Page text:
If you are an ace at solving crises, you have already mastered the game. Illustration by Dominic Xavier/Rediff.com.
You're an entrepreneur, and you don't even know it yet!
If you often figure out creative ways to solve a problem or fix a challenge, you've got the uncooked skills for being an entrepreneur. And if you too are inspired by the 'Be Your Own Boss' fad, chances are you have already taken the first few steps in the direction.
Everybody will tell you to do your homework, spend time in preparing and becoming an expert, refining your idea, and network like crazy.
However, as any entrepreneur worth his weight will tell you, the real challenge begins once you set shop: by setting up processes, understanding your market, giving structure to verticals, taking risks, doing things you'd never thought you'd do, and at the end of it all, challenging yourself to do better.
Here, I have listed a few decent tips for young entrepreneurs who are already on their journey to becoming a bigger and better version of themselves, who have dared to bet on their dreams, and who are willing to work for a change and vision that they believe in.
Starting out the venture is the most exhilarating part, but, as the business progresses, even the most successful entrepreneurs face bouts of turmoil.
It's impractical to avoid these situations, but you can use these tips to sail through them.
Always make it a point to impress. Impress your customers, your potential investors, your employees, yourself.
Never promise or claim something that you already know you will not be able to deliver.
You are as good as your word, and it might be tempting to suffix adjectives like 'biggest', 'largest', 'fastest', or 'best' while describing your organisation. But, refrain from using them unless they are objectively true.
A leader is as good as his or her team. Remember, as an entrepreneur and manager, you need to make sure the work is done, and not do all the work yourself.
Erroneously, asking for help might be equated with weakness or ignorance, but seeking clarifications, knowledge and information from experts, mentors and from your team will give you invaluable insights.
Find a trusted mentor who knows the industry you are working in. Set up a fund-raising team to take care of finances.
Be open to changing the initial idea, concept, approach, partner, model, and works after testing it on ground.
Until you hit the nail on the head, there is no harm in experimenting, and unless the stakes are high, experimentation will actually be a great learning ground. Be receptive to changes -- suggested by employees, customers etc. It is very easy to get defensive and 'this-is-my-baby' mode, when someone suggests a critical feedback, but being honest, brutally so even, with yourself is the only way you can survive it.
Pick your battles
Once you have a set course for your destination, pick the battles and obstacles worth fighting.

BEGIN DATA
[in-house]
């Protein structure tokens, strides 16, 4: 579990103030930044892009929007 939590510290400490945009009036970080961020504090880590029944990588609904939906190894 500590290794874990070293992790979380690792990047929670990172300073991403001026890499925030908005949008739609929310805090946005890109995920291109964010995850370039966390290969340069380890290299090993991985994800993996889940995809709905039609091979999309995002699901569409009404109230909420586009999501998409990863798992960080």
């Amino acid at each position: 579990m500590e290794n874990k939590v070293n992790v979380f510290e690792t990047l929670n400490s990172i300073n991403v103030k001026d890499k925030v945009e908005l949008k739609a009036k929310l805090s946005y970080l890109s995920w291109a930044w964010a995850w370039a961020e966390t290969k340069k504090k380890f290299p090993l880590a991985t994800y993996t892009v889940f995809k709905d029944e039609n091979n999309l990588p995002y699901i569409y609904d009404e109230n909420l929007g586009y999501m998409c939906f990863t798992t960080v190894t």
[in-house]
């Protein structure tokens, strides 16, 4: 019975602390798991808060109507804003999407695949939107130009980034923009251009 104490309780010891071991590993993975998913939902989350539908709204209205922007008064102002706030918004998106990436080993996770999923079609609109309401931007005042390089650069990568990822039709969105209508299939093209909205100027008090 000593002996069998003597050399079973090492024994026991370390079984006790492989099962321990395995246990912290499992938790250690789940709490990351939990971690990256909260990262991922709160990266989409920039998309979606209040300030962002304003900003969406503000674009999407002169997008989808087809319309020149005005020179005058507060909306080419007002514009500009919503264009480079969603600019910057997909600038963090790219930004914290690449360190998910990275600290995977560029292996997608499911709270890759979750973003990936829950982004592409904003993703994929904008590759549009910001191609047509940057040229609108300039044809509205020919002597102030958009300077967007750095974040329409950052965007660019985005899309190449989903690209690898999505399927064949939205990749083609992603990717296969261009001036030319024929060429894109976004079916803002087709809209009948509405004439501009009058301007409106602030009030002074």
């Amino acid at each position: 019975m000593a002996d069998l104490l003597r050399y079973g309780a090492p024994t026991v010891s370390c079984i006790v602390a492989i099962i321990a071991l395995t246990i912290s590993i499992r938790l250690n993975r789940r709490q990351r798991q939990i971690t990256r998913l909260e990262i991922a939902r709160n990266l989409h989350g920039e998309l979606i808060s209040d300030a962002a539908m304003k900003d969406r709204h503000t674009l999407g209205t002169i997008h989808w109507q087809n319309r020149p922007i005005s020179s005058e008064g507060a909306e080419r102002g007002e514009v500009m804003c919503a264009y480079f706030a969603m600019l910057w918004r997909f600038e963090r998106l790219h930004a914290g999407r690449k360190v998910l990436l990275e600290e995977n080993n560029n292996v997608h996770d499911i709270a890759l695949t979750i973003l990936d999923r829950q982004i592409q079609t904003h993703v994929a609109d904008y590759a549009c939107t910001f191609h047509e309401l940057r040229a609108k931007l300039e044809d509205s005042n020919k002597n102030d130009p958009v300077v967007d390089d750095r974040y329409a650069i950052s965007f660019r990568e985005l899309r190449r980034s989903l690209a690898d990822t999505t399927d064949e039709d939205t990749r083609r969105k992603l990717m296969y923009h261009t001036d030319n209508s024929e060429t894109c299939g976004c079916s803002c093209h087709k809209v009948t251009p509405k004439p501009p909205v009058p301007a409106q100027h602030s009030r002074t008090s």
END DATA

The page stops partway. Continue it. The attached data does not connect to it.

Do not lose sleep over petty operational challenges, instead focus on stabilising the main drivers of your idea and concept.
You cannot afford to go around convincing everyone who doesn't believe in you, for right now, others don't see things your way.
Someone very wisely said that start-ups don't fail, they commit suicide, for their founders give up too soon. Give yourself and your idea time to manifest itself.
Disruptions, no matter how big, do not happen overnight. The golden rule of starting things from scratch is that it will take time, and the struggle will be manifold, but equally essential to the process.
Find a stress-buster
You might not be doing every task yourself, but that doesn't stop you from constantly worrying about it, does it?
It is given that taking care of everything will get too much, and will get to you, maybe more than you anticipate it.
You need to be able to find ways to disconnect and get in touch with yourself, to avoid being derailed from the path you set on, and to prevent yourself from getting too absorbed in the pieces to miss the bigger picture.
It is easy to be thrown off-course and into chaos by the challenges that are thrown while running a company, but the only sureshot way of avoiding falling into the trap is maintaining elaborate plans -- both micro and macros, and reviewing them periodically.
What's more, get more heads in the review stage to change and evolve them according to how your performance has been, and to identify where you have done good, and where you need to work harder. Remember, you just need to identify how to manage your energies, and time management will effortlessly align with it.
Don't be afraid to work hard. Pick a time you feel your creative juices are high. Keep a record.
Golden Rule: Make sure you are all in, and love it.
Use the to support your work -- not as a distraction. Have a sales pitch ready -- and at the back of your hand. Be humble -- keep your attitude in check; don't lose your edge. Keep the critics at bay – but pay attention to what they say.
Don't be an entrepreneur because you think you can't work for someone else, or you want to be a millionaire by the time you are 25, or simply because you think running a start-up is more fun compared to working as an employee. Or because you want respect simply by standing out.
You can't rush or force yourself into being an entrepreneur, without a solid idea or before the time is right.
Many young entrepreneurs today trick themselves into believing that what they are doing is absolutely ground-breaking, whereas in reality they are too high above the ground to realise that they have merely repackaged someone else's idea and concept and are trying to piggyback on someone else's method.